Five questions with: Kelly Baum, Des Moines Art Center’s new director, who’s looking forward to the future of art history

Dr. Kelly Baum

After longtime Des Moines Art Center director Jeff Fleming announced last year that he would step away after a quarter century, the question of who could replace him quickly arose.

Now, as the Art Center begins its 75th anniversary year, the answer has come in the form of Dr. Kelly Baum, who was announced as the new director on Feb. 7.

With 23 years of art curation under her belt, Baum comes to Des Moines after working at a variety of institutions including The Metropolitan Museum of Art and the Princeton University of Art Museum. She was selected by search committee made-up primarily of Des Moines Art Center Board of Trustee members that also included one Honorary Trustee who took-up a nationwide search.

Little Village got in touch with Baum following her announcement as the new Art Center director and discussed via e-mail her love of art and the eventual move to Iowa.

How did you first become interested in visual art?

It really began in college. My parents were scientists, and we tended to go to national parks instead of museums, so it never occurred to me to study art. When I entered the University of North Carolina at Chapel Hill in 1989, I started out studying speech pathology, but I happened to sign up for a class on ancient Greek and Roman art, which sent us into the Ackland Art Museum for course assignments. That was my first experience seeing art in person.

I found ancient art intriguing, but it wasn’t intriguing enough to prompt a change in major. That occurred only after I met Professor Carol Mavor, who taught 19th and 20th century art. Then my future became art history.

Pieces in the current Des Moines Art Center exhibit “75 Years of Iowa Art.” – Adria Carpenter/Little Village

You’ve curated exhibits in museums and institutions across the country. Do you have any favorite exhibits you’ve been a part of or artists you’ve been able to include?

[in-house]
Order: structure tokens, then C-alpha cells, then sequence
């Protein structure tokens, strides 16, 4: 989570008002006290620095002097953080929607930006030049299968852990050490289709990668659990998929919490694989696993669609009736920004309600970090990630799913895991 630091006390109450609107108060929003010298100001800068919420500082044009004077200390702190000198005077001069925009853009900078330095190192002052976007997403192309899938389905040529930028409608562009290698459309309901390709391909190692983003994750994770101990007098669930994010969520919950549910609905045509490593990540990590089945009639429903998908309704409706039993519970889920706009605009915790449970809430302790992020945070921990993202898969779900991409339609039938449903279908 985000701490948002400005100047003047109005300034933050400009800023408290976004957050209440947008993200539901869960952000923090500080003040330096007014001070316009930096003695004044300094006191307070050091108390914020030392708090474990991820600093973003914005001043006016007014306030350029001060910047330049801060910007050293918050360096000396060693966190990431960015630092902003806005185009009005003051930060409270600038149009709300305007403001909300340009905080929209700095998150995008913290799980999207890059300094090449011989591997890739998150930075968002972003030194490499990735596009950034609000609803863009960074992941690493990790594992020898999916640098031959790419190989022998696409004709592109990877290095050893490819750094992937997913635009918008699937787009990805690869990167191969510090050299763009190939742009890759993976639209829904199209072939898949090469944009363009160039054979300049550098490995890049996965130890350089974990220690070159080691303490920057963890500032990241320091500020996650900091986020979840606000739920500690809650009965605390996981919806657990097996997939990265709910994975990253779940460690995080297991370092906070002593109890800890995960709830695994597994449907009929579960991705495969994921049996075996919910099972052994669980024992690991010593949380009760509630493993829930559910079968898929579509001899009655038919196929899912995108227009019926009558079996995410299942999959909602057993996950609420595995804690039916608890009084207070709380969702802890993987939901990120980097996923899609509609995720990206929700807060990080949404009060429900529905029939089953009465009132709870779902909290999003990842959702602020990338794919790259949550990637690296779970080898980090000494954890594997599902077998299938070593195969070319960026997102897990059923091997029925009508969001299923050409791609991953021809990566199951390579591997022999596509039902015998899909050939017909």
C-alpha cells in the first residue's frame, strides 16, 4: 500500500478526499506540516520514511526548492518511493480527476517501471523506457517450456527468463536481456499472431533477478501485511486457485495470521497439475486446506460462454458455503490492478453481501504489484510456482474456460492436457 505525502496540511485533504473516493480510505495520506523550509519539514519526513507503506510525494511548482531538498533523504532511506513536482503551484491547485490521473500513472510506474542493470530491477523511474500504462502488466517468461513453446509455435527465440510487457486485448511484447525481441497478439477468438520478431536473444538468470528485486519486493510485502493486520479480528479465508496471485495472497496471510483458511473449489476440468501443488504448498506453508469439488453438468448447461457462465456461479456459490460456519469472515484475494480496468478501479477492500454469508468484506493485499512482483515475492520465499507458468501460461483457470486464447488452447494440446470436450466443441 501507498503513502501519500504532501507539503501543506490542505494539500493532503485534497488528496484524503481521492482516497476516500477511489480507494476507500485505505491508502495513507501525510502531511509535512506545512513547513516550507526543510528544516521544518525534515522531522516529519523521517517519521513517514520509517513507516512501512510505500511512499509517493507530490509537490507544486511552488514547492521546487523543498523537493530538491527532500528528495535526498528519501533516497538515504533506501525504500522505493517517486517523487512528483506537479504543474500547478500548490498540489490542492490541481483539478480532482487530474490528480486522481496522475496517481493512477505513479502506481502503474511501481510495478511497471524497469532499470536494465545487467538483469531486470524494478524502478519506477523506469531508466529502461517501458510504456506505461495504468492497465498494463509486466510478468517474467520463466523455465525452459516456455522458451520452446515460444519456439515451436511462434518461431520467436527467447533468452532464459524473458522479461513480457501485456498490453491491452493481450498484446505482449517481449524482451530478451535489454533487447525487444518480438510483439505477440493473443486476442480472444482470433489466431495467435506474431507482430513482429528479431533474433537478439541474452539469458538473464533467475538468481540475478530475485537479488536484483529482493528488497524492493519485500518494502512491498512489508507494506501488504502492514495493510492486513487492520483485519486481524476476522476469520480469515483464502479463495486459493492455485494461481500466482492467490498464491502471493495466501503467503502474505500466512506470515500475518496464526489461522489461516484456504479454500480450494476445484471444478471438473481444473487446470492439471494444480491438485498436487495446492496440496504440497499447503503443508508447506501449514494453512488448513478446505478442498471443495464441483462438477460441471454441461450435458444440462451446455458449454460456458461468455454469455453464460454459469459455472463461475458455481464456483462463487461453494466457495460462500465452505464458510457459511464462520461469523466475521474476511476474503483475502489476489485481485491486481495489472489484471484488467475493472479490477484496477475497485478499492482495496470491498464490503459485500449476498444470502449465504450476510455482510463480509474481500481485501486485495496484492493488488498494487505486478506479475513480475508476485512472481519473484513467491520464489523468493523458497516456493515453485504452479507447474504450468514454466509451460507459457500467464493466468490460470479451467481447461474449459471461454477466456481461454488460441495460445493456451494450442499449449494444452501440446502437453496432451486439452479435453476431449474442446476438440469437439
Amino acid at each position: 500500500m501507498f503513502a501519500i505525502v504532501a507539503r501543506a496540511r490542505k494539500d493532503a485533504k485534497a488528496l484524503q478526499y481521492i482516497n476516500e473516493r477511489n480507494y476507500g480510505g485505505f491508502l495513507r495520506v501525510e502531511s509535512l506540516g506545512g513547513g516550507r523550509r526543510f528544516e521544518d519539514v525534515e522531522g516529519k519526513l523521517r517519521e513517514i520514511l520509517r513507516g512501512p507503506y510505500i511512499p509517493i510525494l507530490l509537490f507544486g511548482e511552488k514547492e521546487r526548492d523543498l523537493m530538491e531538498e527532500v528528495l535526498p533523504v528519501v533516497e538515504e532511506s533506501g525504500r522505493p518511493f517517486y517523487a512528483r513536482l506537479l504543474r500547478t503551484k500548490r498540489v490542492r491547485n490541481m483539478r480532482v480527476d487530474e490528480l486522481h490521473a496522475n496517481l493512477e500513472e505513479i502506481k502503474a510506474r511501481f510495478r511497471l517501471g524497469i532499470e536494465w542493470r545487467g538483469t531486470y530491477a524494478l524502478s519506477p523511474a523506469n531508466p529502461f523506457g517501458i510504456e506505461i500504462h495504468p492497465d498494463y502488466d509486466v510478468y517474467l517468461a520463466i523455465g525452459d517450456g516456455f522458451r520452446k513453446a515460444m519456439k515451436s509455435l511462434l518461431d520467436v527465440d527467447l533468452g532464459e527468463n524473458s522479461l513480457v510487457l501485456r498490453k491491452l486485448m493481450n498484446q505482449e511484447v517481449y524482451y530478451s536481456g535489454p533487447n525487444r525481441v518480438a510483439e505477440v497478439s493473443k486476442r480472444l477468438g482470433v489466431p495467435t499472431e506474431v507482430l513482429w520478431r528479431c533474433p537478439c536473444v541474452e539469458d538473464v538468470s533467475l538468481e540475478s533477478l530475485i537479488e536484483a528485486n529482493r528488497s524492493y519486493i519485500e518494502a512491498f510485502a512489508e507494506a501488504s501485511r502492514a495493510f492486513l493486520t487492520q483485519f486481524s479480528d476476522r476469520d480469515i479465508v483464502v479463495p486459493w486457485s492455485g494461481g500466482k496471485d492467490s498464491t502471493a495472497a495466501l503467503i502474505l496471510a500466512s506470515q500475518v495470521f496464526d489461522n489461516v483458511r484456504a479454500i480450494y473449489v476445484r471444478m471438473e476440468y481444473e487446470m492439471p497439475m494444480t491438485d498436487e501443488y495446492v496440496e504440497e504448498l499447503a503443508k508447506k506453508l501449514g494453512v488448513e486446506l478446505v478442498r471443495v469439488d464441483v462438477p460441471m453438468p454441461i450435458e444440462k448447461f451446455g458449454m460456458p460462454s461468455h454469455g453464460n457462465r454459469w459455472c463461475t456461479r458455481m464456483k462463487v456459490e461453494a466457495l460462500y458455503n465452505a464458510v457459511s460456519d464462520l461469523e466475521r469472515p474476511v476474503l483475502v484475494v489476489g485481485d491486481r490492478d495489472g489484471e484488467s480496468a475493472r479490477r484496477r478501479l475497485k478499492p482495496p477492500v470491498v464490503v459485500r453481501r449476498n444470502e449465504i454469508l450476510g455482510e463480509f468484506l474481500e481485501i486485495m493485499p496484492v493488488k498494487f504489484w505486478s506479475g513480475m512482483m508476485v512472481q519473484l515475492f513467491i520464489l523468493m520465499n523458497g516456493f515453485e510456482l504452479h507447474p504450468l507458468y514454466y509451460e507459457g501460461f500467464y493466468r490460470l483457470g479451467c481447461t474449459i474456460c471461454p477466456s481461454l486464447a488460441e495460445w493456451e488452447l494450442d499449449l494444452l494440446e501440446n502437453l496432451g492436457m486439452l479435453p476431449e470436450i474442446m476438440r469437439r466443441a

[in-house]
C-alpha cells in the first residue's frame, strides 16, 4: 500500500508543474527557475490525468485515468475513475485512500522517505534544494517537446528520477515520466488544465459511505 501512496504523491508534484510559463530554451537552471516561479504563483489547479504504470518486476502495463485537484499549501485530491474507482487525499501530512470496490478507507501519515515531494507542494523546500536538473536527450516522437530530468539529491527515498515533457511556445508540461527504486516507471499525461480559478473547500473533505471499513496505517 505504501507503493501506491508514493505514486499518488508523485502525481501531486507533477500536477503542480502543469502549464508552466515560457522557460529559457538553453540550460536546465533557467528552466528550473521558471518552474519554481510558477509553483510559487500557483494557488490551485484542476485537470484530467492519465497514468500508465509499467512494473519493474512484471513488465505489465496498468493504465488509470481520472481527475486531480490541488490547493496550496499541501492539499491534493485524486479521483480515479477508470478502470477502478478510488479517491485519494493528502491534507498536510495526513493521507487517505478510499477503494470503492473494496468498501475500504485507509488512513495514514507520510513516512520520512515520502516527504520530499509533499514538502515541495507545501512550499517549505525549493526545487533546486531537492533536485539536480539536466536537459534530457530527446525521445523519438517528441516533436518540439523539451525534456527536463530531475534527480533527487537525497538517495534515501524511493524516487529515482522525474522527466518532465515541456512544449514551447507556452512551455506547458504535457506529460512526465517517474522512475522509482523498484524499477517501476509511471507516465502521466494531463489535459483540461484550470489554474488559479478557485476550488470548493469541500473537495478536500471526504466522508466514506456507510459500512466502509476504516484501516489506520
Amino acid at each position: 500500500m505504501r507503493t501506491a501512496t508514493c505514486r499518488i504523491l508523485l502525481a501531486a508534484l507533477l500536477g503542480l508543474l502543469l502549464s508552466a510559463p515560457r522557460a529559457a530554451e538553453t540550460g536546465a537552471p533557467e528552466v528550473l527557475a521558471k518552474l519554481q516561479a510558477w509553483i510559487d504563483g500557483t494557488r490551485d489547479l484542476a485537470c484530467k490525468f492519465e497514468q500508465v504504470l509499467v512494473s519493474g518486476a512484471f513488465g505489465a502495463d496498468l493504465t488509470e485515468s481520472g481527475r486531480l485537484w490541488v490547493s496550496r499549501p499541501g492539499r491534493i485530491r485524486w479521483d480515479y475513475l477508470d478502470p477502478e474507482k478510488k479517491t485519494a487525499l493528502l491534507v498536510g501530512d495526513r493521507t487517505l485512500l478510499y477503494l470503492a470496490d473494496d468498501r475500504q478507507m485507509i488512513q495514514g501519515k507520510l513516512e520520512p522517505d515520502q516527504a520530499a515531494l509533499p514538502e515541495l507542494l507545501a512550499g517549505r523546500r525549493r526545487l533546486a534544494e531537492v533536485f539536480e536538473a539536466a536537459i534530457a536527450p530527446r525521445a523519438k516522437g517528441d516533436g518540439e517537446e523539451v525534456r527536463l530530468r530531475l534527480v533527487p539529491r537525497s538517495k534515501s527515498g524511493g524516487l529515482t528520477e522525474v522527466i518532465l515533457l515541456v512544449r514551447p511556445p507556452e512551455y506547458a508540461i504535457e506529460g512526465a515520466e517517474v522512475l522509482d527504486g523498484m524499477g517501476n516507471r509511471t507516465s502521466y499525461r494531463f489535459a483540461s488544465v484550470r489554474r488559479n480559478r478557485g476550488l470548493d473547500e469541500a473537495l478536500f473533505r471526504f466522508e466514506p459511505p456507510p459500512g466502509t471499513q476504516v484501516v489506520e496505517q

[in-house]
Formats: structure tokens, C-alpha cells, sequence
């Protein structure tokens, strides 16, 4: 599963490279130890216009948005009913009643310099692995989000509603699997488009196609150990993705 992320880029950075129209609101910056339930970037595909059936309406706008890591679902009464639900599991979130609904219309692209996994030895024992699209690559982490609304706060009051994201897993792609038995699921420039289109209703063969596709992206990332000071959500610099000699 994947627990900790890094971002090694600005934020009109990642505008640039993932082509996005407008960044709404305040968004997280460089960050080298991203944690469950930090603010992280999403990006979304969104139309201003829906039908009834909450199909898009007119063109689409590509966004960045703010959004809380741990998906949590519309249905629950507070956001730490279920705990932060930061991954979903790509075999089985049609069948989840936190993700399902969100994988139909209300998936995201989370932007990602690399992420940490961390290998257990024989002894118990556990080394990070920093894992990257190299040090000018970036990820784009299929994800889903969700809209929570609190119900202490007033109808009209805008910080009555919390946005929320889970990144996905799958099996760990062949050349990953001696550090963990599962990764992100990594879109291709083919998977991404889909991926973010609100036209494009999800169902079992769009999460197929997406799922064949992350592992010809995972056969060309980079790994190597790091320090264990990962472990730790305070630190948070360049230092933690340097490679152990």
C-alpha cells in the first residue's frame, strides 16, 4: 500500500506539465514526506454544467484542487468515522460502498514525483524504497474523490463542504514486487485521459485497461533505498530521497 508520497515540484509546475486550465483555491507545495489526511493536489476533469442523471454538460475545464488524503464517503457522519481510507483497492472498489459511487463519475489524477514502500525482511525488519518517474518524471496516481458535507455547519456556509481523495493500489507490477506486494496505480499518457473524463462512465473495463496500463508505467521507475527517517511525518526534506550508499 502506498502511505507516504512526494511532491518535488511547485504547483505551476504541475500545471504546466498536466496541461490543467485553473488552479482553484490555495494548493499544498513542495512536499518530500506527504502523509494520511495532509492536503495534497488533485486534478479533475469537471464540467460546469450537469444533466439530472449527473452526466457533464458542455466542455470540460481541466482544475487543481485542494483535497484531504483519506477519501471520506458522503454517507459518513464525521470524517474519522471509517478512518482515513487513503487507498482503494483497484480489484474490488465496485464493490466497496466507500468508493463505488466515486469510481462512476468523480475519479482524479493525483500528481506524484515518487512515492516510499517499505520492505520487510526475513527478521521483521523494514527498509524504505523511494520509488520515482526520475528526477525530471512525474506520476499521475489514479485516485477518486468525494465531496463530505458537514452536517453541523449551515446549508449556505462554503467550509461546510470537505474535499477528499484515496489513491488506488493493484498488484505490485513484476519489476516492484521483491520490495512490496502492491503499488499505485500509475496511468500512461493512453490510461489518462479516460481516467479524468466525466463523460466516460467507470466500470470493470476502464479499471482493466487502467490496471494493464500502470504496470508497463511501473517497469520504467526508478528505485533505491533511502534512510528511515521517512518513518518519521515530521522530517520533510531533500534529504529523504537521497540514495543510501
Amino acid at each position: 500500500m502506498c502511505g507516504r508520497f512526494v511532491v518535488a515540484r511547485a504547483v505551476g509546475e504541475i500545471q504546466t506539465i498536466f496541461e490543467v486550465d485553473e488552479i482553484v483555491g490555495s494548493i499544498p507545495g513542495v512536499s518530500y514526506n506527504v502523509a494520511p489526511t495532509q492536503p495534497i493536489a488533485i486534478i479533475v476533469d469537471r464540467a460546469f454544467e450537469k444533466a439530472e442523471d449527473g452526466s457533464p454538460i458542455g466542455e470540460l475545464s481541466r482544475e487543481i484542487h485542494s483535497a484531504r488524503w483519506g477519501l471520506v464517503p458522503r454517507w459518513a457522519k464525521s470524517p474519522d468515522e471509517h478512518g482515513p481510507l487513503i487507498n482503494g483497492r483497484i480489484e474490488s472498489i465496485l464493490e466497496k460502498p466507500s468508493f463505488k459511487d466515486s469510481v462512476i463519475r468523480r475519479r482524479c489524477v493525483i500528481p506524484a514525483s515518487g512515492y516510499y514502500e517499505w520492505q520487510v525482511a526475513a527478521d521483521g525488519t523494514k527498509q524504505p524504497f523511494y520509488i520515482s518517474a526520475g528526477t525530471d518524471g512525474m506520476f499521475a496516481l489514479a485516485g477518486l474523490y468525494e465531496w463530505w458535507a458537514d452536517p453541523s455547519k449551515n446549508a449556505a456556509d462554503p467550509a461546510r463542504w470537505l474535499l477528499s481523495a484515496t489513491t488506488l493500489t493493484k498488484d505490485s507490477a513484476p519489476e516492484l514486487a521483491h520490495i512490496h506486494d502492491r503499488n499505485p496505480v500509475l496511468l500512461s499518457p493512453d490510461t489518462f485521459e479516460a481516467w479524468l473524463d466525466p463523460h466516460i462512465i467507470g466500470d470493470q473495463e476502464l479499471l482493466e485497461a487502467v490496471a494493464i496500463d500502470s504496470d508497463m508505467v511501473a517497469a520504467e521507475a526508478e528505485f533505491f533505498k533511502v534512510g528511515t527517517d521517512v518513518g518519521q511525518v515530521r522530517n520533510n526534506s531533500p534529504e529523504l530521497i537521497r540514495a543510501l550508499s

I’ve curated almost 30 exhibitions and commissions big and small over the last 23 years. I love putting together shows, and I have a lot of favorites. There’s one I organized at the Princeton Art Museum in 2013. It had the very quirky title, New Jersey in Non-Site, and it explored experimental artists who were inspired by the cities, highways, ruins, mines and beaches of New Jersey in the decades after World War II. That show was very special to me, because I was able to learn more about the state to which I had moved only a few years earlier.

I’m also very fond of an exhibition I co-curated with Randy Giffey titled Alice Neel: People Come First. We worked on it in the year before and during the initial phase of the COVID pandemic: I drew strength from Neel’s art. The response to the exhibition once it opened was extraordinary, moreover: people were very moved by Neel’s drawings and paintings, and for some, it was the first museum show they had seen in over a year.

Finally, I have to mention Wangechi Mutu’s 2018 commission for The Met: The NewOnes, will free Us. Wangechi created four incredible bronze sculptures for the façade of the museum, whose niches had always intended to hold art, but which had been left empty since the early 20th century. Her monuments to female empowerment stood sentinel over the museum for two years.

When did you first hear about the Des Moines Art Center?